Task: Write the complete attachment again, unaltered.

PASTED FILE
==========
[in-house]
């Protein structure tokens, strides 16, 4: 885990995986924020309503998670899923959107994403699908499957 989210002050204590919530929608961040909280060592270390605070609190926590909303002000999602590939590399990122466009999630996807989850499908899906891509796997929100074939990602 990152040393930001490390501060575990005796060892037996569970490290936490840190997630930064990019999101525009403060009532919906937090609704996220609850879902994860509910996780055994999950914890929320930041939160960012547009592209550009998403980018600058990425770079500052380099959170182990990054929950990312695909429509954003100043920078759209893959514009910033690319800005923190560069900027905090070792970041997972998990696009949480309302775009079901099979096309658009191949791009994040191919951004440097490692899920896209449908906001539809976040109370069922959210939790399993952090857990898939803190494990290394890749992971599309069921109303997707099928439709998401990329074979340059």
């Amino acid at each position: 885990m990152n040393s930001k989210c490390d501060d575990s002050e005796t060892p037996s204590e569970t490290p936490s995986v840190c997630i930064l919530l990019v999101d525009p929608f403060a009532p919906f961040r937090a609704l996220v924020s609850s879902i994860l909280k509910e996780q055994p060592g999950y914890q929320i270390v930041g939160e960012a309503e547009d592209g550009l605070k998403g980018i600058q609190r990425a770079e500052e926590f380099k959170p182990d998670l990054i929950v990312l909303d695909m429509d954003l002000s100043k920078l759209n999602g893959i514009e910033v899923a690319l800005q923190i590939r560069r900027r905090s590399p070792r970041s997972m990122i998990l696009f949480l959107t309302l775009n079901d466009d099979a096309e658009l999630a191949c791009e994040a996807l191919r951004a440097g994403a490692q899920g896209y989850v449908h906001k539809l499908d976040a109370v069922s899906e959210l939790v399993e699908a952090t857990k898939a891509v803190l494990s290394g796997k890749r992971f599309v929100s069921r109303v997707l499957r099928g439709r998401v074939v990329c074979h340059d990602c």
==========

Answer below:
[in-house]
């Protein structure tokens, strides 16, 4: 885990995986924020309503998670899923959107994403699908499957 989210002050204590919530929608961040909280060592270390605070609190926590909303002000999602590939590399990122466009999630996807989850499908899906891509796997929100074939990602 990152040393930001490390501060575990005796060892037996569970490290936490840190997630930064990019999101525009403060009532919906937090609704996220609850879902994860509910996780055994999950914890929320930041939160960012547009592209550009998403980018600058990425770079500052380099959170182990990054929950990312695909429509954003100043920078759209893959514009910033690319800005923190560069900027905090070792970041997972998990696009949480309302775009079901099979096309658009191949791009994040191919951004440097490692899920896209449908906001539809976040109370069922959210939790399993952090857990898939803190494990290394890749992971599309069921109303997707099928439709998401990329074979340059």
């Amino acid at each position: 885990m990152n040393s930001k989210c490390d501060d575990s002050e005796t060892p037996s204590e569970t490290p936490s995986v840190c997630i930064l919530l990019v999101d525009p929608f403060a009532p919906f961040r937090a609704l996220v924020s609850s879902i994860l909280k509910e996780q055994p060592g999950y914890q929320i270390v930041g939160e960012a309503e547009d592209g550009l605070k998403g980018i600058q609190r990425a770079e500052e926590f380099k959170p182990d998670l990054i929950v990312l909303d695909m429509d954003l002000s100043k920078l759209n999602g893959i514009e910033v899923a690319l800005q923190i590939r560069r900027r905090s590399p070792r970041s997972m990122i998990l696009f949480l959107t309302l775009n079901d466009d099979a096309e658009l999630a191949c791009e994040a996807l191919r951004a440097g994403a490692q899920g896209y989850v449908h906001k539809l499908d976040a109370v069922s899906e959210l939790v399993e699908a952090t857990k898939a891509v803190l494990s290394g796997k890749r992971f599309v929100s069921r109303v997707l499957r099928g439709r998401v074939v990329c074979h340059d990602c």